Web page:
Three decades later, Bill Murray’s dark turn on Ebenezer Scrooge remains as adored by its fans as it […]
Sofia Coppola’s latest is a wry, disarming look at our need for love and the willful ignorance it leads to.
Something of an unsung classic, Tony Bill’s directorial debut precedes and exceeds its John Hughes peers of the era.
A rare misfire in his filmography, Jim Jarmusch’s horror-comedy is an inconsistent mess that’s neither scary or funny.
Though its glacial pacing & elliptical dialogue challenges the audience, Jarmusch’s 2009 crime thriller is its own fascinating beast.
Part deadpan comedy, part drama, and part neo-noir, Jim Jarmusch’s 2005 indie remains one of his most textured—and one of his most approachable.
Jim Jarmusch’s laidback anthology of fateful celebrity meetings lays bare the communal value of commodity.
The comedian’s gentle parody of children’s television boasts charming performances and catchy Broadway-style tunes.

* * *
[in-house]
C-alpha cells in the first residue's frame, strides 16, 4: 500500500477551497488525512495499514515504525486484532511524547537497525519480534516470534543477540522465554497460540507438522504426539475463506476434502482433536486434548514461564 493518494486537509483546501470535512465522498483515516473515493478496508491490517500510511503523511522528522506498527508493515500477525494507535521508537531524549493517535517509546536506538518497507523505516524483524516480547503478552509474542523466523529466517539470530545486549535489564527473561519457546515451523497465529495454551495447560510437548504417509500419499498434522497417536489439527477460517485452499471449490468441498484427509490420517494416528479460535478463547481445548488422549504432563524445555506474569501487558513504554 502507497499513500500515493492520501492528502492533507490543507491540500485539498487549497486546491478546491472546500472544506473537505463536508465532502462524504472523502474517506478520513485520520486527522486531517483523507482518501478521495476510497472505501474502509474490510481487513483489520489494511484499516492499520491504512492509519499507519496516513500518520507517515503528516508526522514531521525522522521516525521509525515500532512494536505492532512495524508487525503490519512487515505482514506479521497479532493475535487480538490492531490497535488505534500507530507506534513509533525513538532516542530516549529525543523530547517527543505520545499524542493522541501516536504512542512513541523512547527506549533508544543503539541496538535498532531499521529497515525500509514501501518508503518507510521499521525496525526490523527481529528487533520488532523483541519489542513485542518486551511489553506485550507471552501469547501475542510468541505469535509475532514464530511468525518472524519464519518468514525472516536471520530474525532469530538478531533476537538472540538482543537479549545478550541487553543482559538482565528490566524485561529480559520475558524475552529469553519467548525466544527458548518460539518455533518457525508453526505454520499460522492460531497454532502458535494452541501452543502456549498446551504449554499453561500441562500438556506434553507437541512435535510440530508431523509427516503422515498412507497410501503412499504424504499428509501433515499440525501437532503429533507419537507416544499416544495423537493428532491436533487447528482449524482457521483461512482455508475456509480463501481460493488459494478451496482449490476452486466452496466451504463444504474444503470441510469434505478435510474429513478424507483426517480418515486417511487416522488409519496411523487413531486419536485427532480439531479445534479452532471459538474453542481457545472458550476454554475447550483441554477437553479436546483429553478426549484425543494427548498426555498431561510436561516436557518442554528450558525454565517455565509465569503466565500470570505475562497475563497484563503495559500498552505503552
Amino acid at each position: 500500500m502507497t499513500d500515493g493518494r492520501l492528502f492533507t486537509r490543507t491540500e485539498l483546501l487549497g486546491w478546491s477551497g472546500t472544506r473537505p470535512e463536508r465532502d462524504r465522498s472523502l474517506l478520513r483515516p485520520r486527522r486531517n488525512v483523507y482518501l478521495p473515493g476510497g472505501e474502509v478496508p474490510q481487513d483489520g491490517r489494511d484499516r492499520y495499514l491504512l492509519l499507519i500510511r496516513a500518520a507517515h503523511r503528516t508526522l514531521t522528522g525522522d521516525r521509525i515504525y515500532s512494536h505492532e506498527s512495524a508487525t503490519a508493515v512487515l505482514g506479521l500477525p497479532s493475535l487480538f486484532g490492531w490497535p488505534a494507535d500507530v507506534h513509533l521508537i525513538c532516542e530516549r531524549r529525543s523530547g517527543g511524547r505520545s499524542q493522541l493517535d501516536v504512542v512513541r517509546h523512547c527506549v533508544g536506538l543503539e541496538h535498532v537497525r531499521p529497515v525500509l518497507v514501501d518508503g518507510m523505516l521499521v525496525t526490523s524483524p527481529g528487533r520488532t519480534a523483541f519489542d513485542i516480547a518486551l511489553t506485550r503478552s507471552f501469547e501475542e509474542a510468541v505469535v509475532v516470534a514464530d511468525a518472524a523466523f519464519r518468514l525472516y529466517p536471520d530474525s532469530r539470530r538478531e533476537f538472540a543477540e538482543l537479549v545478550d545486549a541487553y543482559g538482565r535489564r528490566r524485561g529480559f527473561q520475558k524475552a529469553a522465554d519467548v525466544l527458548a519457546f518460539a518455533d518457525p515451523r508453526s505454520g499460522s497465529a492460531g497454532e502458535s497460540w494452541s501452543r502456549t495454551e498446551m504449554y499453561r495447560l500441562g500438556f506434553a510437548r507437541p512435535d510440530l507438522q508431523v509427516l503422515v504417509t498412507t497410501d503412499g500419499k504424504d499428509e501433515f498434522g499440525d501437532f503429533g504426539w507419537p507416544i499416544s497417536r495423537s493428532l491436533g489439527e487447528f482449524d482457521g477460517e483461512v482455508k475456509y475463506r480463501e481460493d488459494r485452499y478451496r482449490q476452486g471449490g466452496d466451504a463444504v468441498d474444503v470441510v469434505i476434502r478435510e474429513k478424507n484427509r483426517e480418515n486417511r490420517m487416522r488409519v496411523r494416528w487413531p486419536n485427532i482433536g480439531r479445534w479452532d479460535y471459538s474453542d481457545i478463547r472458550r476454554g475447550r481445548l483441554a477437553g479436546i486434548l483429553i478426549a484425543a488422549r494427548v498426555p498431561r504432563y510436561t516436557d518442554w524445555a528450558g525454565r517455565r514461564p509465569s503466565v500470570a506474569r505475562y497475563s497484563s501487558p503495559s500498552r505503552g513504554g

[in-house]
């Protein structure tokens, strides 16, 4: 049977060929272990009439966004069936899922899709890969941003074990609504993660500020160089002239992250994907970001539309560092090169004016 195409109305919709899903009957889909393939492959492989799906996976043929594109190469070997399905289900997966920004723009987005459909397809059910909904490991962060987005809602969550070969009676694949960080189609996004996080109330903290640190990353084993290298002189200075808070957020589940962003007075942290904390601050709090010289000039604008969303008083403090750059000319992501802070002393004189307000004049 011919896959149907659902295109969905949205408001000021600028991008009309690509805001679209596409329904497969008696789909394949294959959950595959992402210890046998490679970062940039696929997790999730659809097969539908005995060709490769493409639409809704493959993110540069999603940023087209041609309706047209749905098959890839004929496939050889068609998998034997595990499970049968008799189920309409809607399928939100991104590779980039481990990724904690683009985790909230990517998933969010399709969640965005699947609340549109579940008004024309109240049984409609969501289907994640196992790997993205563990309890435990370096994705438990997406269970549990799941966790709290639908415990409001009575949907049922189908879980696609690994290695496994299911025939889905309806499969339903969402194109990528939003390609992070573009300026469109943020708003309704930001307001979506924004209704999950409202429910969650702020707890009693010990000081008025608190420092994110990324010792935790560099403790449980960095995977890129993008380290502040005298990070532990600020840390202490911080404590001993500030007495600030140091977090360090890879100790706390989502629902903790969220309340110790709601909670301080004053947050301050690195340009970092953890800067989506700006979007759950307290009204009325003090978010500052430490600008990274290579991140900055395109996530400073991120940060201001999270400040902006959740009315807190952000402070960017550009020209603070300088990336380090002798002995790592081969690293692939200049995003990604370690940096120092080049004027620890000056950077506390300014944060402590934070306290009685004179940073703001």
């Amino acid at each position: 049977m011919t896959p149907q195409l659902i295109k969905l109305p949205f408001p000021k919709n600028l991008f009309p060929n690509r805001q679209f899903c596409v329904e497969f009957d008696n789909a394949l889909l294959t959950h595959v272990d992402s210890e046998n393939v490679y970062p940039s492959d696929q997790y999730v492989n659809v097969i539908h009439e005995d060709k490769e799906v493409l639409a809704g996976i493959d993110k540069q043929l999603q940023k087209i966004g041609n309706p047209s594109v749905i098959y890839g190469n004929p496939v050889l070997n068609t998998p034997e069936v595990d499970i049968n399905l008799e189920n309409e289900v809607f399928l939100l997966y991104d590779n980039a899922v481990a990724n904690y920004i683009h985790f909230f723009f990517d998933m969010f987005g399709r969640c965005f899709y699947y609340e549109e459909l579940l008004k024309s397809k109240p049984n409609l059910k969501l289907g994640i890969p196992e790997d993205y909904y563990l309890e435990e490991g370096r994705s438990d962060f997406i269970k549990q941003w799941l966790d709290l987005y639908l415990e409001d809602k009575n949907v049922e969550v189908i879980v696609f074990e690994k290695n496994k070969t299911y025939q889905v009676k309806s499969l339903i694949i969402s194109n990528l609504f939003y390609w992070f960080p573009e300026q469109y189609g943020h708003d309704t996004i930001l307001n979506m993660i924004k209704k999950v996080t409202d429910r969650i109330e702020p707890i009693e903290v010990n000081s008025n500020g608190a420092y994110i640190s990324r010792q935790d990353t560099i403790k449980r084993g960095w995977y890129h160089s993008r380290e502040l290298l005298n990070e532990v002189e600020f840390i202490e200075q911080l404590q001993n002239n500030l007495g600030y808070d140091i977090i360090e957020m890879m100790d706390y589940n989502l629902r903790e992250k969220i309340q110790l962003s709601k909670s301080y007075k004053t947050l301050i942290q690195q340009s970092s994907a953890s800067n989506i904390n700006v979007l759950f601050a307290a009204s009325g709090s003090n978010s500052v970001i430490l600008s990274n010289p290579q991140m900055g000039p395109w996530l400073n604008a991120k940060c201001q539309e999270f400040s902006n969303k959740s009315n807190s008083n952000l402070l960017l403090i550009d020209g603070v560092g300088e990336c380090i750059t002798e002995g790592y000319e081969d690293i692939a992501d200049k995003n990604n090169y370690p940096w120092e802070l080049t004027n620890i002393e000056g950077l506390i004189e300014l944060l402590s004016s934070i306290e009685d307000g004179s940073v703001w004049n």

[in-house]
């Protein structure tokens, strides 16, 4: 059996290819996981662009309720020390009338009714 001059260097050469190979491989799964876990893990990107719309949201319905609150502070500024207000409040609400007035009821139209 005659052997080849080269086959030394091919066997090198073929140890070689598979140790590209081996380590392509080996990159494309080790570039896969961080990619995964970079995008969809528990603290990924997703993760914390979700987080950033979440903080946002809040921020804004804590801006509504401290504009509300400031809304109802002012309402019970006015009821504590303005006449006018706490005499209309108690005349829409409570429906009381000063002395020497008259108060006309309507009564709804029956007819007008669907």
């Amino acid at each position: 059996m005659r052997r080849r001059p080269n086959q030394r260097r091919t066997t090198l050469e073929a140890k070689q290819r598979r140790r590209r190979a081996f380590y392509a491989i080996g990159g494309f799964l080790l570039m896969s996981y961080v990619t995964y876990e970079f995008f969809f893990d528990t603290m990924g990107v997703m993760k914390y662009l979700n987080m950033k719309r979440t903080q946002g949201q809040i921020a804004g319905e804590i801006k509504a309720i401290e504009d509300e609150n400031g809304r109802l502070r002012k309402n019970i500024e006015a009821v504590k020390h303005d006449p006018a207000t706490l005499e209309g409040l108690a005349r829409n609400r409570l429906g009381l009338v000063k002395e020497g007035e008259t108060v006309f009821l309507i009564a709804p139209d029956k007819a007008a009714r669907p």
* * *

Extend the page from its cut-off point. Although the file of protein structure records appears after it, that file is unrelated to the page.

Cheap, creaky jokes and overstimulated filmmaking plague a too-late sequel no one asked for.
A look back at the hype, the controversies & the music of Tim Burton’s take on the Caped […]
Burton’s most deeply personal film is his humanistic, black-and-white celebration of the Worst Filmmaker of All Time.
Wes Anderson’s latest stop-motion confection is as meticulously constructed and dryly sweet as his previous filmography, even with […]
Ken Loach’s Sorry We Missed You, a thrilling doc about Showgirls, prestige Stephen King adaptations and others mark July’s DVD and Blu-ray releases.
Alonso Duralde’s monthly column comes to The Spool to discuss the latest indies, classics, TV, and new releases coming to DVD and Blu-ray.
Roller skating as a pastime for the rich & famous lasted barely a year, but resulted in some of the best in 70s kitsch cinema.